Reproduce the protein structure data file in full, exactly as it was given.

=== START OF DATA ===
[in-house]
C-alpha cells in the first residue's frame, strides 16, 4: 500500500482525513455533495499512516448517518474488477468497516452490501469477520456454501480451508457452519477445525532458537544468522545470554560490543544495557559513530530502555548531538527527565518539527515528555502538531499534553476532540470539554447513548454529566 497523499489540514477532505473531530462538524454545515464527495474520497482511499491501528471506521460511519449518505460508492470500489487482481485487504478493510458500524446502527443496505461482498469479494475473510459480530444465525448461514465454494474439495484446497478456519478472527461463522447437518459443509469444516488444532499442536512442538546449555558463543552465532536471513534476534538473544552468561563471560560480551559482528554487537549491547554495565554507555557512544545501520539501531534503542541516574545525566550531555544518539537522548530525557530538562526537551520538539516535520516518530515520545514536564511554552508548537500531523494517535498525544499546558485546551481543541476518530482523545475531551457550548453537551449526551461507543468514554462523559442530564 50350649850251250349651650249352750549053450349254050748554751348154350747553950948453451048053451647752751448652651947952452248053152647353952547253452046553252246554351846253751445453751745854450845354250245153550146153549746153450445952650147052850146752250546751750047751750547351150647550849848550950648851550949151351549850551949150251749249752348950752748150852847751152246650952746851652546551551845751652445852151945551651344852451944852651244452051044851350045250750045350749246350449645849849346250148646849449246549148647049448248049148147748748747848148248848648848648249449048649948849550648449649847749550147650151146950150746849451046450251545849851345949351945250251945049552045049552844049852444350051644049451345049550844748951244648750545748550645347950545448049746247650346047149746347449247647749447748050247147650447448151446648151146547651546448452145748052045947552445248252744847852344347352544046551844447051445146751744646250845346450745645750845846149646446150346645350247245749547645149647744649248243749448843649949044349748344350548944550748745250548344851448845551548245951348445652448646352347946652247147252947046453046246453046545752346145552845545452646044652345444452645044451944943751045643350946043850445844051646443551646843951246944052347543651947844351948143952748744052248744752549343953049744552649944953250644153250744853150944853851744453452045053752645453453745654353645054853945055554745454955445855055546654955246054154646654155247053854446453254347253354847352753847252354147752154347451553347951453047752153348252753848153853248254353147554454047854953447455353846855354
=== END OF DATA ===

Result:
[in-house]
C-alpha cells in the first residue's frame, strides 16, 4: 500500500482525513455533495499512516448517518474488477468497516452490501469477520456454501480451508457452519477445525532458537544468522545470554560490543544495557559513530530502555548531538527527565518539527515528555502538531499534553476532540470539554447513548454529566 497523499489540514477532505473531530462538524454545515464527495474520497482511499491501528471506521460511519449518505460508492470500489487482481485487504478493510458500524446502527443496505461482498469479494475473510459480530444465525448461514465454494474439495484446497478456519478472527461463522447437518459443509469444516488444532499442536512442538546449555558463543552465532536471513534476534538473544552468561563471560560480551559482528554487537549491547554495565554507555557512544545501520539501531534503542541516574545525566550531555544518539537522548530525557530538562526537551520538539516535520516518530515520545514536564511554552508548537500531523494517535498525544499546558485546551481543541476518530482523545475531551457550548453537551449526551461507543468514554462523559442530564 50350649850251250349651650249352750549053450349254050748554751348154350747553950948453451048053451647752751448652651947952452248053152647353952547253452046553252246554351846253751445453751745854450845354250245153550146153549746153450445952650147052850146752250546751750047751750547351150647550849848550950648851550949151351549850551949150251749249752348950752748150852847751152246650952746851652546551551845751652445852151945551651344852451944852651244452051044851350045250750045350749246350449645849849346250148646849449246549148647049448248049148147748748747848148248848648848648249449048649948849550648449649847749550147650151146950150746849451046450251545849851345949351945250251945049552045049552844049852444350051644049451345049550844748951244648750545748550645347950545448049746247650346047149746347449247647749447748050247147650447448151446648151146547651546448452145748052045947552445248252744847852344347352544046551844447051445146751744646250845346450745645750845846149646446150346645350247245749547645149647744649248243749448843649949044349748344350548944550748745250548344851448845551548245951348445652448646352347946652247147252947046453046246453046545752346145552845545452646044652345444452645044451944943751045643350946043850445844051646443551646843951246944052347543651947844351948143952748744052248744752549343953049744552649944953250644153250744853150944853851744453452045053752645453453745654353645054853945055554745454955445855055546654955246054154646654155247053854446453254347253354847352753847252354147752154347451553347951453047752153348252753848153853248254353147554454047854953447455353846855354